With Christmas passing, I saw another wave of parents buying their children and teenagers cell phone. Some did a great job preparing their family for this moment, while others are already dealing with the issues poor planning can cause.
As a youth pastor, I have sat across the table from too many parents and teenagers (and even elementary school students) who made foolish mistakes with digital technology. Parents always say “I didn’t think it would be my kid”. And students regularly say things like “I ended up there by accident…but can’t stop looking now” or “I didn’t think I would ever send something like that…I don’t know what I was thinking”.
If you have not yet giving your children a cell phone I beg you to pause and plan.
Set expectations before you buy:
I believe the majority of friction between parents and children is caused by unclear expectations. Sometimes it’s parents not communicating well, sometimes it’s children hearing what they want, and often it’s husbands and wives not being on the same page. No matter what the normal cause in your home is make sure you know what is expected if your child has a smart device and do your best to communicate those expectations up front. If you and your spouse are not on the same page then WAIT before getting your child a device. It’s unfair for you to put them in the middle and make them try to keep you both happy.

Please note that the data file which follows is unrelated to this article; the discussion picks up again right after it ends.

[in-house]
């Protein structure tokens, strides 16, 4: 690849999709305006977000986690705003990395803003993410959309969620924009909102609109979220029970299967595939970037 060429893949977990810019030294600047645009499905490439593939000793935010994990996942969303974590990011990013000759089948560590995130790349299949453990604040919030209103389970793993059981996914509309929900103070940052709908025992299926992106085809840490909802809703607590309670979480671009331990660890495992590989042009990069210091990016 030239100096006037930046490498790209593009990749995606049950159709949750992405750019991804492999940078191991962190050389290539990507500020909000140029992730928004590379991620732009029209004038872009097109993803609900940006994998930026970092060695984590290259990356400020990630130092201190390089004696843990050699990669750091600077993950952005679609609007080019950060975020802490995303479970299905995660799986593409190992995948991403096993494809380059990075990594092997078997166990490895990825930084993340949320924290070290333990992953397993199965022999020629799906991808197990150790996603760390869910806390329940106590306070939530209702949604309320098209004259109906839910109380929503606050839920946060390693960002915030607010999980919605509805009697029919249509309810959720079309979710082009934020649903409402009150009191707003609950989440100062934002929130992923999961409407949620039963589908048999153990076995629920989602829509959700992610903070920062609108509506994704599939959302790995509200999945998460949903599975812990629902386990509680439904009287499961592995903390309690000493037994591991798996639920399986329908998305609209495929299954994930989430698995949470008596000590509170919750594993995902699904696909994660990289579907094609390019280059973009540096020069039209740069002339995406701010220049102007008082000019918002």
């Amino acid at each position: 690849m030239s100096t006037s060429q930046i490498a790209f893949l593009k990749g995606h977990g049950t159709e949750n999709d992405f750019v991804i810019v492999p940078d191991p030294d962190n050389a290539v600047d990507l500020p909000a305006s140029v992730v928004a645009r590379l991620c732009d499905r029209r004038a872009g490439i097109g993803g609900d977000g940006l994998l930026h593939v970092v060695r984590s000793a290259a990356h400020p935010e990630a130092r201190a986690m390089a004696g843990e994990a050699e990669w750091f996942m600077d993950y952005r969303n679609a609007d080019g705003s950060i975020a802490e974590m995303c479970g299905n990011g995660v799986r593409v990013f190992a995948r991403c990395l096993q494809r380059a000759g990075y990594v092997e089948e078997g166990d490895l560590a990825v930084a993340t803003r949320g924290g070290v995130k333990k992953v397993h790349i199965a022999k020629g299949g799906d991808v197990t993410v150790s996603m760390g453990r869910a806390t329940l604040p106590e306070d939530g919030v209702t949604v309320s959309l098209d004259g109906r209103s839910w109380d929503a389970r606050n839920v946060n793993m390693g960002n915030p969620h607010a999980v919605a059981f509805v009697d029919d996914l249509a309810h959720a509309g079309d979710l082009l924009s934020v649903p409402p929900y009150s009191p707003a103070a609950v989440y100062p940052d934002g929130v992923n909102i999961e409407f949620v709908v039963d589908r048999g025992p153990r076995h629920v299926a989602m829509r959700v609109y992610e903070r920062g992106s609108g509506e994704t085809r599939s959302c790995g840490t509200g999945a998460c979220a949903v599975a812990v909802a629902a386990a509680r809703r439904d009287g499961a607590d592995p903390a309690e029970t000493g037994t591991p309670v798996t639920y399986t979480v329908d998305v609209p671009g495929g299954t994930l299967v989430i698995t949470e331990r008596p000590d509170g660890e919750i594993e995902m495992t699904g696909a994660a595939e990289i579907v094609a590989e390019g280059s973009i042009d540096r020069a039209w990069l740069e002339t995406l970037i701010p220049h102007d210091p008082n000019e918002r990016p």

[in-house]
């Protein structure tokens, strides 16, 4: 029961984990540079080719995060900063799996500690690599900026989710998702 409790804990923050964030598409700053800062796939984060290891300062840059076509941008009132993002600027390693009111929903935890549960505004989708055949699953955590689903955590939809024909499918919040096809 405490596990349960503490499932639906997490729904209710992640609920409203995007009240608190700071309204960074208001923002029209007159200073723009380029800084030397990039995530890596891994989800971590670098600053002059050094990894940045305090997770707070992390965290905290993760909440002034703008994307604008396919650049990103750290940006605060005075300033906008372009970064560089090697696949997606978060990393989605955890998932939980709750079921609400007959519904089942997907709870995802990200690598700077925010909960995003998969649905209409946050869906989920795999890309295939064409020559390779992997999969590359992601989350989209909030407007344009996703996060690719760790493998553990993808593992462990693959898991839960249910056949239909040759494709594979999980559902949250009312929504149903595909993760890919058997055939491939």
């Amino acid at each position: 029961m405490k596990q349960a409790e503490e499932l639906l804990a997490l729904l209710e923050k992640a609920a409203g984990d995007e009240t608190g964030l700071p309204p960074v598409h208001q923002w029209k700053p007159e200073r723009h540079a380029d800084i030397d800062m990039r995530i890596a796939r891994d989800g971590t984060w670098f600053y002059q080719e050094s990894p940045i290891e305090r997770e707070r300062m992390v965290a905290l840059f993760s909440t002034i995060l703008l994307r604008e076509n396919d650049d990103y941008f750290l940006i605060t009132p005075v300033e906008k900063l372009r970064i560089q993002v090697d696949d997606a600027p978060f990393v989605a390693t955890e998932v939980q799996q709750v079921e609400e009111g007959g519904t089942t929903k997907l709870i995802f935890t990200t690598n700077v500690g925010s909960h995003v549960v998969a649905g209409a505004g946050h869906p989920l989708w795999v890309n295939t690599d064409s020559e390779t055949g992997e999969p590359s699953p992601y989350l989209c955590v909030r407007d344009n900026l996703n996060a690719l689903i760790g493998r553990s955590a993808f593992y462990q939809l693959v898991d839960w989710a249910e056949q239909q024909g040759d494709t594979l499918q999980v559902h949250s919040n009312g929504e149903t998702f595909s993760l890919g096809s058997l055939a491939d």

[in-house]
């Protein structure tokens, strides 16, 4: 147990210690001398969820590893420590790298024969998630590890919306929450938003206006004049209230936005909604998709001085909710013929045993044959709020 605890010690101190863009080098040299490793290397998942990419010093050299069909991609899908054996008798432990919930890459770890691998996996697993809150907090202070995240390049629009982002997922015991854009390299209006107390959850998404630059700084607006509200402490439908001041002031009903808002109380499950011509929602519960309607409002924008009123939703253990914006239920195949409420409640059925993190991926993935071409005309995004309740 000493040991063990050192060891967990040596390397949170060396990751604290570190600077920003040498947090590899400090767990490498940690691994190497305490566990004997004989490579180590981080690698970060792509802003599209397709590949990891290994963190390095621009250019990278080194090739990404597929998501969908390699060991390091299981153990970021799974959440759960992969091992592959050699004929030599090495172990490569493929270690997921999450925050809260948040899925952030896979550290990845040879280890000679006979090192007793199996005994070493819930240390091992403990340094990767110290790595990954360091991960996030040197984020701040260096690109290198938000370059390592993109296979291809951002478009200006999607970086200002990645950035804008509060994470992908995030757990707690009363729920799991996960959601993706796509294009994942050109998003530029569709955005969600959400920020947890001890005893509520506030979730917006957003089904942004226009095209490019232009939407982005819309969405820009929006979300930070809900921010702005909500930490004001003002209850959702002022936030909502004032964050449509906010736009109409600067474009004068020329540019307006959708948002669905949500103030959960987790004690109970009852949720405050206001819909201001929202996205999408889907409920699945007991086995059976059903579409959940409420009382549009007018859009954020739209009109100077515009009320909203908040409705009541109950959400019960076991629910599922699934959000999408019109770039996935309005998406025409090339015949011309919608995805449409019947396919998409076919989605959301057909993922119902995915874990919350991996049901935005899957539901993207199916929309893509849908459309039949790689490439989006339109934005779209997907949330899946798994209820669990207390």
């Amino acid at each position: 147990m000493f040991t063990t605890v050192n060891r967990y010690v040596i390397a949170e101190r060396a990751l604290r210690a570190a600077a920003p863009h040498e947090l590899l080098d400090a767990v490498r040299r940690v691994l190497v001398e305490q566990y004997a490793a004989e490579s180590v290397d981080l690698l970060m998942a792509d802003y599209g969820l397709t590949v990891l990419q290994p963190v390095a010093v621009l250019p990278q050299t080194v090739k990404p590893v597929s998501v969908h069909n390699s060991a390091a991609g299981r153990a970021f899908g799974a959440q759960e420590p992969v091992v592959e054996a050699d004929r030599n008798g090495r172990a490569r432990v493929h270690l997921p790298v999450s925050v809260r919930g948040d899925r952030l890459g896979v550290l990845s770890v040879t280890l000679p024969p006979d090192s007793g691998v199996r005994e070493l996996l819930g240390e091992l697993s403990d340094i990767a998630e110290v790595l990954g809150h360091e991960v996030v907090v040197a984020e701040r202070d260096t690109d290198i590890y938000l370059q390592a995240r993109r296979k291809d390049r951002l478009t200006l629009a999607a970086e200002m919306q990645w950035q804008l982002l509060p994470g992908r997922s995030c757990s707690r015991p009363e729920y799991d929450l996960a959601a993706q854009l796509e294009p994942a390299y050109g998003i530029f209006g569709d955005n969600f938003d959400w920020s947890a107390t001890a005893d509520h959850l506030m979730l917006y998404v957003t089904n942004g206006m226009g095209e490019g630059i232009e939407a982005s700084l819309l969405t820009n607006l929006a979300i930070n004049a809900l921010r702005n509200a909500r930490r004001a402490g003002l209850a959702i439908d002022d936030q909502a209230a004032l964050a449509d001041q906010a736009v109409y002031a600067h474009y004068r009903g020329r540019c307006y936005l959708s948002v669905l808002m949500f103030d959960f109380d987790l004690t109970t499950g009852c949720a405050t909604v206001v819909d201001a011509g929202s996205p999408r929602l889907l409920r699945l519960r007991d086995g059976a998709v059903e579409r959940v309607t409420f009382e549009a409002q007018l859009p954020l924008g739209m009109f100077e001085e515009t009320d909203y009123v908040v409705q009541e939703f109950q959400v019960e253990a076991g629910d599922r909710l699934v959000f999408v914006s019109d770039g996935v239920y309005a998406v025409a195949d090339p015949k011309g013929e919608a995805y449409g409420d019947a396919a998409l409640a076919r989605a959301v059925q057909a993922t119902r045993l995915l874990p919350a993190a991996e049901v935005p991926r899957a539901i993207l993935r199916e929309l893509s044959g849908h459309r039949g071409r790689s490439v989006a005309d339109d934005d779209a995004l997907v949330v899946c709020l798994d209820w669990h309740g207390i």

Be strict on day 1. It’s always easier to loosen expectations then it is to tighten them!
Here are some questions to help you form expectations for your child:
1. Will they need to grant you access to see their phone whenever, wherever, for whatever reason?
2. Will they be allowed to have their phone in their room at night? Do they need to turn it in at a certain time?
3. Will they be allowed to have their phone in school? …at the dinner table? …at Church? …At Grandma’s house?
4. Who are they allowed to contact with their phone?
5. Will there be data limits they need to stay in?
6. What happens if they lose or break their phone?
7. What consequences will they have if they break your expectations?
8. How will you communicate these expectations with your child?
This is not an exhaustive list, but just enough to get you thinking. Now go talk to your spouse to set exceptions.
What other questions are important to consider? Comment below.